Ver. 1. Mountains. Gr. adds, "and had fortified every summit of a high mountain, and had placed scandals in the plains," obstructing the passage (H.) with ditches, trees, (C.) and snares of every description. H.
Ver. 2. Ammon. Gr. adds, "and the satraps of the maritime country," (H.) the Philistines, who had submitted like the rest.
Ver. 3. Them. Gr. adds, "Ye sons of Chanaan tell." He was not acquainted with their origin: the title belonged only to the Phœnicians, (C.) who might also be present. H.
Ver. 4. East. Gr. "west," which seems more accurate, unless Holofernes was on the sea-coast, (C.) or that part of the country went by this name, as it does at present. H.
--- He was not absolutely unacquainted with the Jews, but spoke in contempt, (v. 27. W. M.) and wished to know if they had formed a league with the Egyptians, &c. C.
Ver. 5. My. Gr. "the mouth of thy slave." H.
Ver. 6. Chaldeans. Abraham was a native of Ur. Gen. xii. C.
--- This tended to conciliate the favour of the general, who as of the same country. M.
Ver. 9. Heaven. Gr. adds, "the God whom they had known, and they (the Chaldean idolaters) cast them out from the face of the gods, and they fled into Mesopotamia, and dwelt there many days: (H. that is, about two years. C.) and their God commanded them to leave their abode, and to go into the land of Chanaan; and they dwelt there, and were enriched;...and when," &c.
--- There. Gr. "and where there till they returned; and there they became innumerable." H.
Ver. 10. Oppressed. Gr. "craftily inveigled them." Ex. i. 10.
Ver. 11. Plague. Gr. adds, "for which there was no remedy. And the Egyptians cast them out from among them. And God dried up the Red Sea before them, and conducted them to Mount Sinai and Cades-Barne, and cast out all the inhabitants of the desert; and they dwelt in the land of the Amorrhites, and exterminated all the Hesebon, by their power. Then crossing the Jordan, they took as their inheritance all the mountainous parts, and ejected the Chanaanite, Pherezite, Jebusite, Sichem, and all the Gergesites, and dwelt therein many days. And, " v. 21. H.
--- The environs of Sichem belonged to the Hevites. C.
Ver. 14. Rested. This is attested, Deut. xxxii. 10. and Jer. ii. 6. M.
Ver. 16. Overcame, in the days of Josue, (M.) at Jericho, &c. H.
Ver. 22. Battles. He seems to speak of the captivity of Manasses, (W.) of the ten tribes, and of the loss sustained by Achaz. 2 Par. xxviii. 5. M.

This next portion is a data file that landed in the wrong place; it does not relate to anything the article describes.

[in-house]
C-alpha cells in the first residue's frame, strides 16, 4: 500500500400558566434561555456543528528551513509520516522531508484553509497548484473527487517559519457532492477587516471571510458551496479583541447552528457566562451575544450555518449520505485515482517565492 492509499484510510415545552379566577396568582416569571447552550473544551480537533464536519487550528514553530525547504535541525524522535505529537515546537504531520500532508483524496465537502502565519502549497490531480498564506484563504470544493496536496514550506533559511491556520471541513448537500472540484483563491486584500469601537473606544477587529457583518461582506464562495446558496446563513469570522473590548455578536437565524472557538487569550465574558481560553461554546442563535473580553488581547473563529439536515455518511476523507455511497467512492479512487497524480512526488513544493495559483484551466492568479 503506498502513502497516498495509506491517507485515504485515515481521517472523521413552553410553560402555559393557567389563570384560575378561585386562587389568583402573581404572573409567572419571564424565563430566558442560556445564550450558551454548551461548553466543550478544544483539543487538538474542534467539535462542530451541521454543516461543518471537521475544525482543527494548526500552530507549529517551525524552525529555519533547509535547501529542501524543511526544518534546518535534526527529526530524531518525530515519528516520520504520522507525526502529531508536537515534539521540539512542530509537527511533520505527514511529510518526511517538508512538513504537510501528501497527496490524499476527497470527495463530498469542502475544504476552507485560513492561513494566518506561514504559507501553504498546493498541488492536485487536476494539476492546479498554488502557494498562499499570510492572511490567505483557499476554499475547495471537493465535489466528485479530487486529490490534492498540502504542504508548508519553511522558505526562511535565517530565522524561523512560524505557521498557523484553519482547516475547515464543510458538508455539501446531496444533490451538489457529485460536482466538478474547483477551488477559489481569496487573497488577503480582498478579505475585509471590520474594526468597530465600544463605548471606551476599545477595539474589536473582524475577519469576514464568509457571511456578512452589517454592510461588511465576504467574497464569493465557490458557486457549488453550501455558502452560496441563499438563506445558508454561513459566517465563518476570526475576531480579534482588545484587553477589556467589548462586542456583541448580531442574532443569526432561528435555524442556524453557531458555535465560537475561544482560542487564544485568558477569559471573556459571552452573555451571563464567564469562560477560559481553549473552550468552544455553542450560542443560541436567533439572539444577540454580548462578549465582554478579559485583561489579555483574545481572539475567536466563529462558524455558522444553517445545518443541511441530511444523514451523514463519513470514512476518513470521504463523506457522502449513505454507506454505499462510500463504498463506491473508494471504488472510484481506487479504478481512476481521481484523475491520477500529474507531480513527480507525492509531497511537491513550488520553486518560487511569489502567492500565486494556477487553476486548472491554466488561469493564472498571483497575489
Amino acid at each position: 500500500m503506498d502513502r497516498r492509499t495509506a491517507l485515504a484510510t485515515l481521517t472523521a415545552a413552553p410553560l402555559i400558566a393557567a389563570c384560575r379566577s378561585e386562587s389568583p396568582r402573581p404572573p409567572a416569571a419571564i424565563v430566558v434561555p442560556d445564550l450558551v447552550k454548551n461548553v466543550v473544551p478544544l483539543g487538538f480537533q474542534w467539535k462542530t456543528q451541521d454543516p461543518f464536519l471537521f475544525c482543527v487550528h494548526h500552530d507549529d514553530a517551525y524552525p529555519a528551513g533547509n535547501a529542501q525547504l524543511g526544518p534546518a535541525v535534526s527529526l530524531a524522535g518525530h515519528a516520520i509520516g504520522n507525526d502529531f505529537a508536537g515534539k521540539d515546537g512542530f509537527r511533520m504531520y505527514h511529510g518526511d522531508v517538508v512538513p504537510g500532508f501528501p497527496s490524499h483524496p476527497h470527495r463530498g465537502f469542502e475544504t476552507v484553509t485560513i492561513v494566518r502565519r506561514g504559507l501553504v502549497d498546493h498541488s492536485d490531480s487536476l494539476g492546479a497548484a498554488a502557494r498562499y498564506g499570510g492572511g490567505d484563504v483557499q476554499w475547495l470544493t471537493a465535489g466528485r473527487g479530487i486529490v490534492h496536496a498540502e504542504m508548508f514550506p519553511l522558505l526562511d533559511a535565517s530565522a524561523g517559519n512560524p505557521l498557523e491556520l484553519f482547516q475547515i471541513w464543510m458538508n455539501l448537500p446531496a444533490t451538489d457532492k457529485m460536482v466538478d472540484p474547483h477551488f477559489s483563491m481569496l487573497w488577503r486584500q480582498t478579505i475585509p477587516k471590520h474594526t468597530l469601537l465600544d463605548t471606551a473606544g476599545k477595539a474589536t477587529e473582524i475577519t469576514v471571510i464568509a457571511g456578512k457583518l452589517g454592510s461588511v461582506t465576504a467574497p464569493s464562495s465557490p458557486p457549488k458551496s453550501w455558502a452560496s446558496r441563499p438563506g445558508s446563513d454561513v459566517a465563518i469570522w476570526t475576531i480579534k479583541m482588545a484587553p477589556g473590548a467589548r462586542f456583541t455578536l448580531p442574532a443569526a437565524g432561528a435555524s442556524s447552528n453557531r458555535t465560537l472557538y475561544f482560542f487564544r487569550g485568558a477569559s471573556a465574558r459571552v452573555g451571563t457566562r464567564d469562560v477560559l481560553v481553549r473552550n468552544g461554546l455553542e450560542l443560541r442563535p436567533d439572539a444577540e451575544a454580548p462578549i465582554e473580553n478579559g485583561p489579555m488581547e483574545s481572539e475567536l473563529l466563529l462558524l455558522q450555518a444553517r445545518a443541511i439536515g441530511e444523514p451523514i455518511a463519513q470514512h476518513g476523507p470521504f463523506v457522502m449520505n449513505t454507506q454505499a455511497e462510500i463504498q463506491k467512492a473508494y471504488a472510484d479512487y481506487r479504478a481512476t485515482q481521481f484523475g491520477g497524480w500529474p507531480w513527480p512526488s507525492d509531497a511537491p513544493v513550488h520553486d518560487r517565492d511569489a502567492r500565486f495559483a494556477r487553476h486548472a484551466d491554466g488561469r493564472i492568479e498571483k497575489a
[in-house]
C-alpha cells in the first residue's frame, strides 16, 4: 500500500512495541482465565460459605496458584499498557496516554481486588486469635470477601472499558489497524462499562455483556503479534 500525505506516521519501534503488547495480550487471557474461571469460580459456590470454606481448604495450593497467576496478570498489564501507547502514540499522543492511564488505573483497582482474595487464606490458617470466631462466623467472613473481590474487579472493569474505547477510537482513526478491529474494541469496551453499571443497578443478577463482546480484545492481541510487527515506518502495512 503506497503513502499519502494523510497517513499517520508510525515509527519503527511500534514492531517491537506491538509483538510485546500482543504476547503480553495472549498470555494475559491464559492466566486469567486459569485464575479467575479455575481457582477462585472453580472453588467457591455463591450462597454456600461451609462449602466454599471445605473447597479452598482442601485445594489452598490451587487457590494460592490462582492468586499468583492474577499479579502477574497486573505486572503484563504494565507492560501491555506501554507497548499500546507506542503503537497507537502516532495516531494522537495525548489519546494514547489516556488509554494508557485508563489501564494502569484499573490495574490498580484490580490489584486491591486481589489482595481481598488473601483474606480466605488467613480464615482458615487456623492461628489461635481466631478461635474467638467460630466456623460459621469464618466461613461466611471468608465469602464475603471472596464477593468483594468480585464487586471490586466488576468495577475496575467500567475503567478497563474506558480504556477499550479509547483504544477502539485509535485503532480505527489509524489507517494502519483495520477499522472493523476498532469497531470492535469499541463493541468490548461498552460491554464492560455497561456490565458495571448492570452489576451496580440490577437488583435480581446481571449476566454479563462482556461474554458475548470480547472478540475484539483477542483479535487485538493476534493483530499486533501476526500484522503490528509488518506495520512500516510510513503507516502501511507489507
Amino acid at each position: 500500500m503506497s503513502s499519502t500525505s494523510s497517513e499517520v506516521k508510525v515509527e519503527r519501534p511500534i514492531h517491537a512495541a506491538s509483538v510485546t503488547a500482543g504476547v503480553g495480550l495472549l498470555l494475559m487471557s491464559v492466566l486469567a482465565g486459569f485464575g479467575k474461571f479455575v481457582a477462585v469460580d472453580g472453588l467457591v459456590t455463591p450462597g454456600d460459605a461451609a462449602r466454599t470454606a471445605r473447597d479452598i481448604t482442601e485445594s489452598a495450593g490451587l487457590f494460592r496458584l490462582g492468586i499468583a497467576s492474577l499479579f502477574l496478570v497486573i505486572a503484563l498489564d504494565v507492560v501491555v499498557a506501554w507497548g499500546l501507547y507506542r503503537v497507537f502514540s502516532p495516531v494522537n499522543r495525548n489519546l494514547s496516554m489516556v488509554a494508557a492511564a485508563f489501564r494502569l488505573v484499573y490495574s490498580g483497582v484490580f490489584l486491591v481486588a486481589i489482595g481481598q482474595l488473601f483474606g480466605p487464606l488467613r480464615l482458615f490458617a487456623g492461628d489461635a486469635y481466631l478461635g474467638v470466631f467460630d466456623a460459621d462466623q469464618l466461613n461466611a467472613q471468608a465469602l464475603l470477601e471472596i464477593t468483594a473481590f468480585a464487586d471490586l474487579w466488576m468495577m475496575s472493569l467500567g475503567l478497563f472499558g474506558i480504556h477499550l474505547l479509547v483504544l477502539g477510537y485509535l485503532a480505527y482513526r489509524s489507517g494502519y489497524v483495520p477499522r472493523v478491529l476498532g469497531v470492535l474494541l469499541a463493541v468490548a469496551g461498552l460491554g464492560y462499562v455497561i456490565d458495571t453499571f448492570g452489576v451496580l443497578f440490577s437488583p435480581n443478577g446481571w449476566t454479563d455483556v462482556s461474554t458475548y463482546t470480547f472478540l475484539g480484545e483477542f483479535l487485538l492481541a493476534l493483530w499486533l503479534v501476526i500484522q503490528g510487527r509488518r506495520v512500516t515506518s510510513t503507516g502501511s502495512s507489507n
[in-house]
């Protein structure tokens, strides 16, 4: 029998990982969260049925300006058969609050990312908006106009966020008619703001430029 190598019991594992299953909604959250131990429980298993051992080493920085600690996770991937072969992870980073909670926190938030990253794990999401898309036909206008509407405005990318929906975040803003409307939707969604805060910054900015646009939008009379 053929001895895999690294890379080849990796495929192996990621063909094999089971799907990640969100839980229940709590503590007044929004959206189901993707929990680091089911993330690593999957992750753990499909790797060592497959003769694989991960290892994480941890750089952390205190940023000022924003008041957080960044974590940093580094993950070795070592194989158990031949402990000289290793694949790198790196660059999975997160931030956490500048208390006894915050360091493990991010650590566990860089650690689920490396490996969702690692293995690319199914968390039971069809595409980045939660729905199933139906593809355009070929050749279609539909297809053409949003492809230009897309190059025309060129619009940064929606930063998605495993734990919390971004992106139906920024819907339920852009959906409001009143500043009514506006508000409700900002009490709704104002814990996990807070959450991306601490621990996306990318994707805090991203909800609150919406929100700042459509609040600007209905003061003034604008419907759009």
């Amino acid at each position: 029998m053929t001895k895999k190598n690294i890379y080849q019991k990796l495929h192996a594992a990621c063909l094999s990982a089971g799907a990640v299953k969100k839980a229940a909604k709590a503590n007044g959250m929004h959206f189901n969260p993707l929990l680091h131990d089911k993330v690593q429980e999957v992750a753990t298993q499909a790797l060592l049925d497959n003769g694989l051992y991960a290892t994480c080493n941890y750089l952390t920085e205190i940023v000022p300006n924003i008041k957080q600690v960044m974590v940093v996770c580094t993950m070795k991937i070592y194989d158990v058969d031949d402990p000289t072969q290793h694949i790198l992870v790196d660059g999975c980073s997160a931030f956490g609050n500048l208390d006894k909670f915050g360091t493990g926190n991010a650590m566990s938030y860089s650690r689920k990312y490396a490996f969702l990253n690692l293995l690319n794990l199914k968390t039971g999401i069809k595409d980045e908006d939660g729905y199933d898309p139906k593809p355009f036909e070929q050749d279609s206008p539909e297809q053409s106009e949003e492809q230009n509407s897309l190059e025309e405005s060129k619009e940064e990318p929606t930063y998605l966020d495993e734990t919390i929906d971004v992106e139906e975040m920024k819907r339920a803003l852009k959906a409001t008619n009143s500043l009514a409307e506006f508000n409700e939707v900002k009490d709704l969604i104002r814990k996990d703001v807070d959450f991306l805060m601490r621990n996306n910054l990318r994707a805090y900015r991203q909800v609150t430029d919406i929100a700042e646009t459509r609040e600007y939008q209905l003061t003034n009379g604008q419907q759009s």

--- By many. Gr. "exceedingly; and they were led captive into a land which was not their own, and the temple of their God became as a pavement, and their cities were taken by the enemies. But now, returning to their God, they are come up from the places to which they had been scattered, and have possession of Jerusalem, where is their sanctuary; and they have inhabited the mountainous country, for it was a desert." H.
--- Our adversaries would infer from this, and similar passages, that the siege of Bethulia could not have taken place till after the captivity of Babylon; and this many Catholics allow. But the proof is not conclusive, as all this might be verified under Manasses: (C.) "the temple was trampled on," (Syr. egennhqh eiV edafoV) and profaned. See C. iv. 2. and 1 Mac. iii. 51. and Luke xxi. 24. It had been pillaged by Sesac and the Assyrians, and had stood in need of great repairs under Ezechias, Josias, &c. Several of the Israelites had escaped from the hands of their oppressors, (2 Par. xxxiv. 9.) and the Jews had regained their strength after the captivity of Manasses, (C.) having retired before into their strong holds in the deserts. H.
Ver. 25. Cannot. Gr. "let my lord indeed pass by, lest their Lord should cover them with a shield, for their God is for them, and we," &c.
Ver. 26. All the. Gr. "all the people round the tent murmured; and the great men of Holofernes, and all who dwelt in the maritime country, and in Moab, threatened to cut him to pieces. For we shall not fear the children of Israel. Lo! a people without power, strength, or army in battle array! We shall then go up, and they shall be for food to all thy army, lord Holofernes. And," C. vi.
Ver. 27. Who. They speak thus through indignation, though they knew Achior well enough. W.
--- Their blasphemous presumption was soon punished. M.
Ver. 29. Other. This foolish attempt was not peculiar to this king. The great Nabuchodonosor was infected with the same vanity, (Dan. vi. 7.) and was imitated by many of the Persian monarchs, and by Alexander. Persas non piè tantum sed etiam prudenter Reges suos inter deos colere: Majestatem enim imperii salutis esse tutelam. Curtius viii. Yet most of the Greeks could not brook such flattery, though they were not influenced by religion, but by reason, and their own haughty temper. See Justin vi. Mart. x. 62.